I’m not sure why my mom didn’t fix my hair. Maybe she was having one of her nervous spells and couldn’t care for me. Maybe if she’d gotten that close to me, the urge to hurt me would have welled up too strong inside of her.
Finally, my aunt would comb my bangs straight up from my forehead, pick up the can of hair spray, and say, “Now cover your eyes.”
My hair was the one thing that made me stand out among the lines of other boys in navy blue pants and clip-on ties. Throughout the day at school, especially after a nun threw a nasty look or word — or object — at me, I would touch the hard curl atop my face, a wave so high and perfect a surfer could have ridden on it, and it would transport me away from that place. As the day wore on, though, the wave lost its firmness, and also its power to transport me, and I had to stay and face what the nuns dished out. It was as if some of them could sense who was already being abused at home.
For years, I insisted that I wanted to go to public school with my neighborhood friends, but it wasn’t until I was in seventh grade that my parents finally gave in. On the morning of my last day in Catholic school, I decided to wear my shiny, skin-tight blue-green pants, my pointy, toe-squishing Beatle shoes, an iridescent yellow shirt, and a tie with a bright, swirling paisley pattern. I was revolting against the years of physical, emotional, and psychological abuse that I seemed singled out to receive.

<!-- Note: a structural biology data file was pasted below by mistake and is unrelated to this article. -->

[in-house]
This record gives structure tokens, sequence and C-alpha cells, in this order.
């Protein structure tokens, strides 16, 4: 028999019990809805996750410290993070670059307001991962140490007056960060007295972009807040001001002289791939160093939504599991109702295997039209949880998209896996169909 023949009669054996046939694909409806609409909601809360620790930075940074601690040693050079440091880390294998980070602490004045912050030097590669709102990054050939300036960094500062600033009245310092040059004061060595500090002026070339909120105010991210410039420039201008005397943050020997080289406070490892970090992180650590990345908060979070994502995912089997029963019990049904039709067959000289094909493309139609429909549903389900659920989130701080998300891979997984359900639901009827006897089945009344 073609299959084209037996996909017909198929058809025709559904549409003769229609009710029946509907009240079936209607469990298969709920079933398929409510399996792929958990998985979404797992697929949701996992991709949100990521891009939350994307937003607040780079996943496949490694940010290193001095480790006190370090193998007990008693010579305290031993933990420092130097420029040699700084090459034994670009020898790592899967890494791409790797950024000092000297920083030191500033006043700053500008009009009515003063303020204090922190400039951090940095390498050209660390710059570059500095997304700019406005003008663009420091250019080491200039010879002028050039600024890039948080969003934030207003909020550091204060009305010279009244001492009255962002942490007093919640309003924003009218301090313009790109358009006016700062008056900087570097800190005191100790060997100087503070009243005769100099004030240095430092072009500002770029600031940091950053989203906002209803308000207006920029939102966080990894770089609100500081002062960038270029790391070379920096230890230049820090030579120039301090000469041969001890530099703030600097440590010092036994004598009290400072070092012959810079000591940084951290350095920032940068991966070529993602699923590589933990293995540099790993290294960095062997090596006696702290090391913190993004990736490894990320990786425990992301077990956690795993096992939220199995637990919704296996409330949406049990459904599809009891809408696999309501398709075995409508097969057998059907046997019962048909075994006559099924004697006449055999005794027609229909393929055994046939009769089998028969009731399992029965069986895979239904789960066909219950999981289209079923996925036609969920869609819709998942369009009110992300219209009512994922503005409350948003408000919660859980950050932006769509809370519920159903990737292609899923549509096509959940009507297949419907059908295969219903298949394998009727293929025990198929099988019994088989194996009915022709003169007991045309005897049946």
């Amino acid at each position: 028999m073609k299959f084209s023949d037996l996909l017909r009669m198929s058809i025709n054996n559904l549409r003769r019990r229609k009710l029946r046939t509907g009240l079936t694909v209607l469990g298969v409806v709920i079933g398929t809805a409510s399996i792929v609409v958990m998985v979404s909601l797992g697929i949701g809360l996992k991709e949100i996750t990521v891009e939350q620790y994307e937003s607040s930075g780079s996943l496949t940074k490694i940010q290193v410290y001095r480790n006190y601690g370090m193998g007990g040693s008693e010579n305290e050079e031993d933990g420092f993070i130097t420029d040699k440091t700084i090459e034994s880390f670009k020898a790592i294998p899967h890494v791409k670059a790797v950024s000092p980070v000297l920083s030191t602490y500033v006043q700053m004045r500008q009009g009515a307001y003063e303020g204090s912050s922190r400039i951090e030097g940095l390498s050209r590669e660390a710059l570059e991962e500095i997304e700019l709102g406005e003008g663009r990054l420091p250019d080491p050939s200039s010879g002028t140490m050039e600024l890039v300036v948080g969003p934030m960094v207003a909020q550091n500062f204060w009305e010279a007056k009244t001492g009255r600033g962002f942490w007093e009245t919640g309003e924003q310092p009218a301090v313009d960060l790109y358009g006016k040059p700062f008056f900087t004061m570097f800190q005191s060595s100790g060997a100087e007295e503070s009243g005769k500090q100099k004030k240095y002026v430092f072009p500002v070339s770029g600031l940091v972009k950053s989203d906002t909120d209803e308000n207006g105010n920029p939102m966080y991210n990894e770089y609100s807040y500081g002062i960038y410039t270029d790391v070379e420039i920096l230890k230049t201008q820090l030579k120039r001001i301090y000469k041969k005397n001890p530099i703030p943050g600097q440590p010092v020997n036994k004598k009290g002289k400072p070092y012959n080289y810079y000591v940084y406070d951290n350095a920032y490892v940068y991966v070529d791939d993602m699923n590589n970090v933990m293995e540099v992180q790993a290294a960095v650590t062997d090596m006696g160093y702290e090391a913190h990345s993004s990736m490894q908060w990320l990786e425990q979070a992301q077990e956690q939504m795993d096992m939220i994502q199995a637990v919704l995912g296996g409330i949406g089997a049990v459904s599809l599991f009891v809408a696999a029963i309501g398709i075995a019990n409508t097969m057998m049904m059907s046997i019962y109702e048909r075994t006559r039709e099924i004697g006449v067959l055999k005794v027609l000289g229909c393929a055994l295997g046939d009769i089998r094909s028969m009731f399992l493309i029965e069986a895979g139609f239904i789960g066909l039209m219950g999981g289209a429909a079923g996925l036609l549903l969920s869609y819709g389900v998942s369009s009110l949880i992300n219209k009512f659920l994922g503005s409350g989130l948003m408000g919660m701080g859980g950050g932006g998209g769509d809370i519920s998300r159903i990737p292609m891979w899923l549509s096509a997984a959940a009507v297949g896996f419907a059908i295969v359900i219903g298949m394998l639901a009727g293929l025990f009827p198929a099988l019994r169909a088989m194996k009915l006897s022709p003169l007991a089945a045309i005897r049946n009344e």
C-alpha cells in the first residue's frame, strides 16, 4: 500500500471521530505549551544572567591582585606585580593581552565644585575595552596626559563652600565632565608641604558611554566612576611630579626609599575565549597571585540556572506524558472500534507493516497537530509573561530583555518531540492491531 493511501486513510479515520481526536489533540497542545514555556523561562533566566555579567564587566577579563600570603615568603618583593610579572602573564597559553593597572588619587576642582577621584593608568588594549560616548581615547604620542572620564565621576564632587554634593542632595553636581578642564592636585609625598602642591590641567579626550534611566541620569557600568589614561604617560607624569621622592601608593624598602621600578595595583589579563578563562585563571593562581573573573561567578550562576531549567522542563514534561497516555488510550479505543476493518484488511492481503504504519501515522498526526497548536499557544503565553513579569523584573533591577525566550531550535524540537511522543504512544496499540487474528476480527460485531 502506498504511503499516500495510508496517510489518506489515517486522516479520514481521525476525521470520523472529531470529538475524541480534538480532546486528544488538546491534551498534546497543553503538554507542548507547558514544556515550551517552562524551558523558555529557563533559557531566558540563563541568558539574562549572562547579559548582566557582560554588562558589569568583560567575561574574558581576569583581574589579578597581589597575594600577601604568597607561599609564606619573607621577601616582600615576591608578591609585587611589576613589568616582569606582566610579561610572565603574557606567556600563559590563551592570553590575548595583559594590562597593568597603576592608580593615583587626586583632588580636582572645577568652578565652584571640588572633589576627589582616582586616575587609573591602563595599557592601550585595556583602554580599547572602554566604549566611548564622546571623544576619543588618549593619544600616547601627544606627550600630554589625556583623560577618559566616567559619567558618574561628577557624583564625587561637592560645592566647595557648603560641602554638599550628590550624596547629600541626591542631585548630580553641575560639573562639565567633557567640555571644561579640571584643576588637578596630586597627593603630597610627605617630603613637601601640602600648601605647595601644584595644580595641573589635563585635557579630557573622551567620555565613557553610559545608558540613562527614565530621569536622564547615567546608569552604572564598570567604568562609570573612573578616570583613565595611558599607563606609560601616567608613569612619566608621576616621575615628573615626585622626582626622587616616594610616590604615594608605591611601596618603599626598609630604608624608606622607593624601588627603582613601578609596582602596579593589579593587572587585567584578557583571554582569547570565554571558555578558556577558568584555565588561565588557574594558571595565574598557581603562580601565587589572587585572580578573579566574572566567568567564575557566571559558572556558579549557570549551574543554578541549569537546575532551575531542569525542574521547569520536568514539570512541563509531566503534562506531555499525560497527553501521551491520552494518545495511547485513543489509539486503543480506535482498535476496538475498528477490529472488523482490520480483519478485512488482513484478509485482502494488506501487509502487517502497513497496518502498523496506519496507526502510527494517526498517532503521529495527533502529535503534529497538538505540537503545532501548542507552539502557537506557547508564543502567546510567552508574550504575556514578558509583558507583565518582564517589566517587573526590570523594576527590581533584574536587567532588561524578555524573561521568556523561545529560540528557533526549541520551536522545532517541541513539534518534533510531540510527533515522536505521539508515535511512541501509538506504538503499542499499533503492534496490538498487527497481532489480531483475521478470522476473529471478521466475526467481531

Upon my arrival at school, a nun ushered me hastily down the dark, quiet hall toward the mother superior’s office. Her bony fingers dug into my arm, and I could see the fury in her face and the anticipation of one last humiliation coming my way. I feared she was right. Though the mother superior was kinder than the other nuns and seemed to understand what they put us through, she had never stood up to them or tried to stop what was going on.
Now the nun who’d apprehended me flung me toward the desk where the mother superior sat. “Look at him! Look how he’s dressed!” the nun said.
The mother superior gazed calmly at me, gave a faint smile, and said, “Ah, Albert, you look quite handsome today.”
I was an image-conscious sixteen-year-old girl when I was diagnosed with scoliosis. My doctor’s prescription — a back brace to be worn twenty-one hours a day — dealt a devastating blow to my vanity. The brace was a confining, very uncool contraption of thick leather straps and cold metal rods. It extended from midway up my skull to below my butt and encircled my entire torso. I could hardly even turn my head. My mom lovingly sewed me a new wardrobe of hideously ugly clothes to fit over “the beast,” and my dad suspended a trapeze-like bar from the ceiling above my bed to help me change sleep positions.